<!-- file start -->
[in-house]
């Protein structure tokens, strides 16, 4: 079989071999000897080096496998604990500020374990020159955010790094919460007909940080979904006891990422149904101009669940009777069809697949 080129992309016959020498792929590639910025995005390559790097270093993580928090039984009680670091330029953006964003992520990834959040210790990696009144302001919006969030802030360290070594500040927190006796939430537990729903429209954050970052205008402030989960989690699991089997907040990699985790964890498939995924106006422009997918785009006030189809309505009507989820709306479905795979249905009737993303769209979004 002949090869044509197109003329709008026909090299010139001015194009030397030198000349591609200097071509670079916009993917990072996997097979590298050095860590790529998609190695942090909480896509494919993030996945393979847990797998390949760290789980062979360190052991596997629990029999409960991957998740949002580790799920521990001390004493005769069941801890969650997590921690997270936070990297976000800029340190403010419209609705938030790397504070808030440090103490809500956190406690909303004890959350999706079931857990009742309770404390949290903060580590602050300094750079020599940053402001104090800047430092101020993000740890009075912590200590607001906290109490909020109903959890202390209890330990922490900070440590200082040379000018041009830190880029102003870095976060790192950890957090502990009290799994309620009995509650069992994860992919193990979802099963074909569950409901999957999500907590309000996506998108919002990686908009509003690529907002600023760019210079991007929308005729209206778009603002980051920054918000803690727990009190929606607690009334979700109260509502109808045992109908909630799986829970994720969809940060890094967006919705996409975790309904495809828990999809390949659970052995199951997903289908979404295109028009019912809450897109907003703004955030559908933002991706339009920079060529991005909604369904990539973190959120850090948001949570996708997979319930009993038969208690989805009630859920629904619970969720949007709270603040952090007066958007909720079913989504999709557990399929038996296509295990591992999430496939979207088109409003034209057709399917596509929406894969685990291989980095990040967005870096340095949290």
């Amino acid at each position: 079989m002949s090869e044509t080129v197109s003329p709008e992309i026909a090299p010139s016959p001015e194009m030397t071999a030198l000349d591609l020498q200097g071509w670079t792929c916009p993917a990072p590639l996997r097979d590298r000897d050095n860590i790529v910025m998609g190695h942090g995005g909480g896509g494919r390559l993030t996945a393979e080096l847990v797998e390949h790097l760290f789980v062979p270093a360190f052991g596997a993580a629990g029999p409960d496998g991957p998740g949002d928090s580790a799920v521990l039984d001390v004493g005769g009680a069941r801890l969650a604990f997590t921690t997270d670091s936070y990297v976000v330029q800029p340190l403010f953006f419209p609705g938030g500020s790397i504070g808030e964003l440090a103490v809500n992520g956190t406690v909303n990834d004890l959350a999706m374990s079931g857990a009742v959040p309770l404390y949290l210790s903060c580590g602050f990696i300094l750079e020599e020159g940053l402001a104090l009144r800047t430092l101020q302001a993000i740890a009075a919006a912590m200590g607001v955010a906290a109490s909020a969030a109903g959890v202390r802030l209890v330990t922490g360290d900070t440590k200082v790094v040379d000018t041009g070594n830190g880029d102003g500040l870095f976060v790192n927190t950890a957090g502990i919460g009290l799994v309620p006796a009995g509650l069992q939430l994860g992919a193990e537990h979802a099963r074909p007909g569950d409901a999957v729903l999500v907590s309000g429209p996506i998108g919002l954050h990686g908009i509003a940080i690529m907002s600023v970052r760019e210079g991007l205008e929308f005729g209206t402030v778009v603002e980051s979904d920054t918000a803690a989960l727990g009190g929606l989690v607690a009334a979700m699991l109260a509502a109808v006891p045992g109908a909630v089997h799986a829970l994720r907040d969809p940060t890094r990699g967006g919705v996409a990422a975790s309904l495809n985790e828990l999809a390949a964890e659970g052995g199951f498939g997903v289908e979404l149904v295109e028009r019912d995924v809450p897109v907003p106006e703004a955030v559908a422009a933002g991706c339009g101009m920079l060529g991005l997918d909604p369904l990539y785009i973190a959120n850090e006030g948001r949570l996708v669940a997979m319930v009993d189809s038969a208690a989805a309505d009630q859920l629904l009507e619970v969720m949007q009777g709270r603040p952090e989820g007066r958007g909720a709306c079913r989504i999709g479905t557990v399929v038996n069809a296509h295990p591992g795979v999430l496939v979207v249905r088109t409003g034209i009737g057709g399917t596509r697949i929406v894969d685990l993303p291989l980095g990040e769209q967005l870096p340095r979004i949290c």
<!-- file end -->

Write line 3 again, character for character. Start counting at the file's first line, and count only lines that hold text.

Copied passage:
């Amino acid at each position: 079989m002949s090869e044509t080129v197109s003329p709008e992309i026909a090299p010139s016959p001015e194009m030397t071999a030198l000349d591609l020498q200097g071509w670079t792929c916009p993917a990072p590639l996997r097979d590298r000897d050095n860590i790529v910025m998609g190695h942090g995005g909480g896509g494919r390559l993030t996945a393979e080096l847990v797998e390949h790097l760290f789980v062979p270093a360190f052991g596997a993580a629990g029999p409960d496998g991957p998740g949002d928090s580790a799920v521990l039984d001390v004493g005769g009680a069941r801890l969650a604990f997590t921690t997270d670091s936070y990297v976000v330029q800029p340190l403010f953006f419209p609705g938030g500020s790397i504070g808030e964003l440090a103490v809500n992520g956190t406690v909303n990834d004890l959350a999706m374990s079931g857990a009742v959040p309770l404390y949290l210790s903060c580590g602050f990696i300094l750079e020599e020159g940053l402001a104090l009144r800047t430092l101020q302001a993000i740890a009075a919006a912590m200590g607001v955010a906290a109490s909020a969030a109903g959890v202390r802030l209890v330990t922490g360290d900070t440590k200082v790094v040379d000018t041009g070594n830190g880029d102003g500040l870095f976060v790192n927190t950890a957090g502990i919460g009290l799994v309620p006796a009995g509650l069992q939430l994860g992919a193990e537990h979802a099963r074909p007909g569950d409901a999957v729903l999500v907590s309000g429209p996506i998108g919002l954050h990686g908009i509003a940080i690529m907002s600023v970052r760019e210079g991007l205008e929308f005729g209206t402030v778009v603002e980051s979904d920054t918000a803690a989960l727990g009190g929606l989690v607690a009334a979700m699991l109260a509502a109808v006891p045992g109908a909630v089997h799986a829970l994720r907040d969809p940060t890094r990699g967006g919705v996409a990422a975790s309904l495809n985790e828990l999809a390949a964890e659970g052995g199951f498939g997903v289908e979404l149904v295109e028009r019912d995924v809450p897109v907003p106006e703004a955030v559908a422009a933002g991706c339009g101009m920079l060529g991005l997918d909604p369904l990539y785009i973190a959120n850090e006030g948001r949570l996708v669940a997979m319930v009993d189809s038969a208690a989805a309505d009630q859920l629904l009507e619970v969720m949007q009777g709270r603040p952090e989820g007066r958007g909720a709306c079913r989504i999709g479905t557990v399929v038996n069809a296509h295990p591992g795979v999430l496939v979207v249905r088109t409003g034209i009737g057709g399917t596509r697949i929406v894969d685990l993303p291989l980095g990040e769209q967005l870096p340095r979004i949290c």